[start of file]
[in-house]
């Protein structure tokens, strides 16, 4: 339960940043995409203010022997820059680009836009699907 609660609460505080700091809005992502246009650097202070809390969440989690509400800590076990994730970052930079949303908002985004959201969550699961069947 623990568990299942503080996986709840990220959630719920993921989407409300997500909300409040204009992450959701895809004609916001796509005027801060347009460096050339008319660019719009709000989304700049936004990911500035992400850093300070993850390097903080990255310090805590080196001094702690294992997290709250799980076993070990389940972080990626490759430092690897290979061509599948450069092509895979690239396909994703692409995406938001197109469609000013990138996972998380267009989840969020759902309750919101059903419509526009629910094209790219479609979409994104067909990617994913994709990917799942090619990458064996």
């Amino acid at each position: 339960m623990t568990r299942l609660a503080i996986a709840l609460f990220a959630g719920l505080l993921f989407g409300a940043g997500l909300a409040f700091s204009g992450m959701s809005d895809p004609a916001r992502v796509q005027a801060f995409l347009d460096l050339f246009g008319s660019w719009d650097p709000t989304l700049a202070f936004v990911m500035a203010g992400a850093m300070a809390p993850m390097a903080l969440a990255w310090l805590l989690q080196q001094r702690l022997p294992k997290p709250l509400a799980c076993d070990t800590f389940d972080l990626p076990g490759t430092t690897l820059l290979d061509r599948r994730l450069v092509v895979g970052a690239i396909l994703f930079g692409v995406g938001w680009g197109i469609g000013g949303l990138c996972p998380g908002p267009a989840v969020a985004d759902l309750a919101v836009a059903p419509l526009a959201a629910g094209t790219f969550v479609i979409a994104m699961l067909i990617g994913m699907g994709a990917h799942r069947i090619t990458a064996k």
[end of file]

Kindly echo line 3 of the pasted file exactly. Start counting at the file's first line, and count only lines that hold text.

């Amino acid at each position: 339960m623990t568990r299942l609660a503080i996986a709840l609460f990220a959630g719920l505080l993921f989407g409300a940043g997500l909300a409040f700091s204009g992450m959701s809005d895809p004609a916001r992502v796509q005027a801060f995409l347009d460096l050339f246009g008319s660019w719009d650097p709000t989304l700049a202070f936004v990911m500035a203010g992400a850093m300070a809390p993850m390097a903080l969440a990255w310090l805590l989690q080196q001094r702690l022997p294992k997290p709250l509400a799980c076993d070990t800590f389940d972080l990626p076990g490759t430092t690897l820059l290979d061509r599948r994730l450069v092509v895979g970052a690239i396909l994703f930079g692409v995406g938001w680009g197109i469609g000013g949303l990138c996972p998380g908002p267009a989840v969020a985004d759902l309750a919101v836009a059903p419509l526009a959201a629910g094209t790219f969550v479609i979409a994104m699961l067909i990617g994913m699907g994709a990917h799942r069947i090619t990458a064996k």